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RFID Security: A Taxonomy of Risk

Published

Author(s)

A Karygiannis, T. Phillips, A. Tsibertzopoulos

Abstract

Radio Frequency Indentification (RFID) and other automated identification technologies (AIT) are being used by government and industry to replace barcodes and existing pen and paper processes in areas such as asset tracking, toll collection, supply chain automation, border and port security, and cargo and container tracking [1]. The diversity and scope of RFID and related technologies makes security an increasingly important consideration. In most implementations, RFID is being used as a core technology to support the automation of business processes that are critical to the success of the organization. Comprehensive threat models, however, do not yet exist for RFID systems, making it difficult for system designers and operators to effectively manage risk. This paper proposes a taxonomy for classifying the security risks associated with RFID systems.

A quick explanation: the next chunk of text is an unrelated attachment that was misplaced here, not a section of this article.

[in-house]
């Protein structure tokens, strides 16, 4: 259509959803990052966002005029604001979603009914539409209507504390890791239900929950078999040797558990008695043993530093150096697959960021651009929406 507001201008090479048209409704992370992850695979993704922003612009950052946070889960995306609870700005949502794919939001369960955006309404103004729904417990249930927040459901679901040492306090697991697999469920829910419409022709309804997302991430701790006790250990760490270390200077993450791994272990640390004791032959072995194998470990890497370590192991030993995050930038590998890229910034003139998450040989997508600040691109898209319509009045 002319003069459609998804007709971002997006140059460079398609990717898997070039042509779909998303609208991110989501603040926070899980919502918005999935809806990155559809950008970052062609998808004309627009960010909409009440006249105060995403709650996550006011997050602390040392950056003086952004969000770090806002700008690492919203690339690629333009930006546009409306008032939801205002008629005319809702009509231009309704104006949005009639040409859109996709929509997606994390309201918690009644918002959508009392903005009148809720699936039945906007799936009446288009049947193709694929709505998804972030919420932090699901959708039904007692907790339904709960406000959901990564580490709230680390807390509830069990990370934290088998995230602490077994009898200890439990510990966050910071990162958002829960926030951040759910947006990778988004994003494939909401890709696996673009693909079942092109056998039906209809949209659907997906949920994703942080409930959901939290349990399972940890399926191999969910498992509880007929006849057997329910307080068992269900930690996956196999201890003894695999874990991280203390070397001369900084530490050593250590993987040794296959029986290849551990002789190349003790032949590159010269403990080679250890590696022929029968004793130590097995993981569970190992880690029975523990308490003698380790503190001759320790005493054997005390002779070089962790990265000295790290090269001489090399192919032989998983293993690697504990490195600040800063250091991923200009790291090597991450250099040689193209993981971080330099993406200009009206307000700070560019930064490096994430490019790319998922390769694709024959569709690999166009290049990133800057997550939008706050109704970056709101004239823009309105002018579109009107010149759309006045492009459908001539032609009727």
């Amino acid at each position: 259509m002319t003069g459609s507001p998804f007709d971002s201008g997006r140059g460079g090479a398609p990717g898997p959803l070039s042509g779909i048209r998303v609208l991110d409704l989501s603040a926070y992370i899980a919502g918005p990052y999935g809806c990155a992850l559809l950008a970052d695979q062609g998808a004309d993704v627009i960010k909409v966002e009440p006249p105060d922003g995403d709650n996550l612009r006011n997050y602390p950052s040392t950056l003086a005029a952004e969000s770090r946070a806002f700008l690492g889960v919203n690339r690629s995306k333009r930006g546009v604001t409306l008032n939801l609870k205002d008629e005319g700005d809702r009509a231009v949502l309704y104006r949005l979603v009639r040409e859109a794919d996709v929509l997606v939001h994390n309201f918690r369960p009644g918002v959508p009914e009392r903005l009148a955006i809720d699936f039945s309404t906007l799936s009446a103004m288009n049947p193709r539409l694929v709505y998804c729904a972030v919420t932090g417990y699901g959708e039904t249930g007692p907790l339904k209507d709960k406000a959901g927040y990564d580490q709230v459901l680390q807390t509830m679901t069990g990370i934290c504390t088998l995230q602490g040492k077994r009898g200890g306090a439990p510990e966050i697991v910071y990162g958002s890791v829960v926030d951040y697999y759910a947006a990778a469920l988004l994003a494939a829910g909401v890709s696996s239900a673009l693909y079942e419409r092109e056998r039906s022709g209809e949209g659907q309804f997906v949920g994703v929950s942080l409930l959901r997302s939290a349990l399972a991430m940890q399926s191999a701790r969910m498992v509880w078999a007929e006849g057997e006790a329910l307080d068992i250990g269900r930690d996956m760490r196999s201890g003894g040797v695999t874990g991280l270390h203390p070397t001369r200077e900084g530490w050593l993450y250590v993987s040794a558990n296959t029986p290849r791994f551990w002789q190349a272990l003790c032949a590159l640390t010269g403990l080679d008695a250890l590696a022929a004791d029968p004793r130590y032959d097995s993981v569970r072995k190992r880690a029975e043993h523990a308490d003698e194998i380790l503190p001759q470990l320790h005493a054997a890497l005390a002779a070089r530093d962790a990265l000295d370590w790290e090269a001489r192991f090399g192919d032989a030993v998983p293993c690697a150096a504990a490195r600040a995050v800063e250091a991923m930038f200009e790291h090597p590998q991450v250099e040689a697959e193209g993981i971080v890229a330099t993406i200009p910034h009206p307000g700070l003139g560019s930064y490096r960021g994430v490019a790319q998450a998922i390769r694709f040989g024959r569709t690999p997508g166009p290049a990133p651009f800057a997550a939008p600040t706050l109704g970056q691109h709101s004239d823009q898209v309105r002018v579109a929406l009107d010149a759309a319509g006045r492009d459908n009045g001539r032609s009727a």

Conference Location
Beijing, CH
Conference Title
First International conference on Communications and Networking

Keywords

privacy, RFID, security, taxonomy

Citation

Karygiannis, A. , Phillips, T. and Tsibertzopoulos, A. (2006), RFID Security: A Taxonomy of Risk, First International conference on Communications and Networking, Beijing, CH (Accessed April 15, 2024)
Created October 27, 2006, Updated February 19, 2017